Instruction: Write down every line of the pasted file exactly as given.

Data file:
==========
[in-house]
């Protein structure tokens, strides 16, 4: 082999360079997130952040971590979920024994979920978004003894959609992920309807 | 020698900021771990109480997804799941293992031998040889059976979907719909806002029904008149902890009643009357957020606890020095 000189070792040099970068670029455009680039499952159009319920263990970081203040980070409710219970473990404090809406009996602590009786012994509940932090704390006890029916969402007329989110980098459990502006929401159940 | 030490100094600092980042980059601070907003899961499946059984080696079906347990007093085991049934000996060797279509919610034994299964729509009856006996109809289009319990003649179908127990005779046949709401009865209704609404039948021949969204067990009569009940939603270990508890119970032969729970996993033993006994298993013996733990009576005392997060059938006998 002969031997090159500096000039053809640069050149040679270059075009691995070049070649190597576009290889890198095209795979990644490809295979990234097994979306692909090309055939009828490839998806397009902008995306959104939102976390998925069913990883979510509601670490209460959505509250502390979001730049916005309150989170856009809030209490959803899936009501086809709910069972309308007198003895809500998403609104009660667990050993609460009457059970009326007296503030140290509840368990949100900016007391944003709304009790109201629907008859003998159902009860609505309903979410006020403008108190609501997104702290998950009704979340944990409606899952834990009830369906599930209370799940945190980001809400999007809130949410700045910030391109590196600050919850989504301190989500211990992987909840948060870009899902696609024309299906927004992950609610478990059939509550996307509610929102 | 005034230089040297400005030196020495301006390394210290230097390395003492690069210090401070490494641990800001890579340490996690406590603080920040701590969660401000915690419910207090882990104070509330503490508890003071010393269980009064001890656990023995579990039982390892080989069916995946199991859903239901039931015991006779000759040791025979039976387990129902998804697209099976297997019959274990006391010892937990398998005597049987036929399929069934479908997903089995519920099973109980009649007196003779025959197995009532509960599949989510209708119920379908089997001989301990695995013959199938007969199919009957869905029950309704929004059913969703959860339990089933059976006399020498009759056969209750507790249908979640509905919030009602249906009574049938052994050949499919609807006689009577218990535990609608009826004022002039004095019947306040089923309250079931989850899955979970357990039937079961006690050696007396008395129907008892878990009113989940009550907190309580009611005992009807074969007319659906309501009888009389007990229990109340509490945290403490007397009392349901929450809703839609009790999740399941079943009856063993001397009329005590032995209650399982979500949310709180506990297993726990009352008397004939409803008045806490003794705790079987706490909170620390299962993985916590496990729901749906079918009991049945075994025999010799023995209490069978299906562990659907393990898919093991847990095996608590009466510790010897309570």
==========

[in-house]
């Protein structure tokens, strides 16, 4: 082999360079997130952040971590979920024994979920978004003894959609992920309807 | 020698900021771990109480997804799941293992031998040889059976979907719909806002029904008149902890009643009357957020606890020095 000189070792040099970068670029455009680039499952159009319920263990970081203040980070409710219970473990404090809406009996602590009786012994509940932090704390006890029916969402007329989110980098459990502006929401159940 | 030490100094600092980042980059601070907003899961499946059984080696079906347990007093085991049934000996060797279509919610034994299964729509009856006996109809289009319990003649179908127990005779046949709401009865209704609404039948021949969204067990009569009940939603270990508890119970032969729970996993033993006994298993013996733990009576005392997060059938006998 002969031997090159500096000039053809640069050149040679270059075009691995070049070649190597576009290889890198095209795979990644490809295979990234097994979306692909090309055939009828490839998806397009902008995306959104939102976390998925069913990883979510509601670490209460959505509250502390979001730049916005309150989170856009809030209490959803899936009501086809709910069972309308007198003895809500998403609104009660667990050993609460009457059970009326007296503030140290509840368990949100900016007391944003709304009790109201629907008859003998159902009860609505309903979410006020403008108190609501997104702290998950009704979340944990409606899952834990009830369906599930209370799940945190980001809400999007809130949410700045910030391109590196600050919850989504301190989500211990992987909840948060870009899902696609024309299906927004992950609610478990059939509550996307509610929102 | 005034230089040297400005030196020495301006390394210290230097390395003492690069210090401070490494641990800001890579340490996690406590603080920040701590969660401000915690419910207090882990104070509330503490508890003071010393269980009064001890656990023995579990039982390892080989069916995946199991859903239901039931015991006779000759040791025979039976387990129902998804697209099976297997019959274990006391010892937990398998005597049987036929399929069934479908997903089995519920099973109980009649007196003779025959197995009532509960599949989510209708119920379908089997001989301990695995013959199938007969199919009957869905029950309704929004059913969703959860339990089933059976006399020498009759056969209750507790249908979640509905919030009602249906009574049938052994050949499919609807006689009577218990535990609608009826004022002039004095019947306040089923309250079931989850899955979970357990039937079961006690050696007396008395129907008892878990009113989940009550907190309580009611005992009807074969007319659906309501009888009389007990229990109340509490945290403490007397009392349901929450809703839609009790999740399941079943009856063993001397009329005590032995209650399982979500949310709180506990297993726990009352008397004939409803008045806490003794705790079987706490909170620390299962993985916590496990729901749906079918009991049945075994025999010799023995209490069978299906562990659907393990898919093991847990095996608590009466510790010897309570």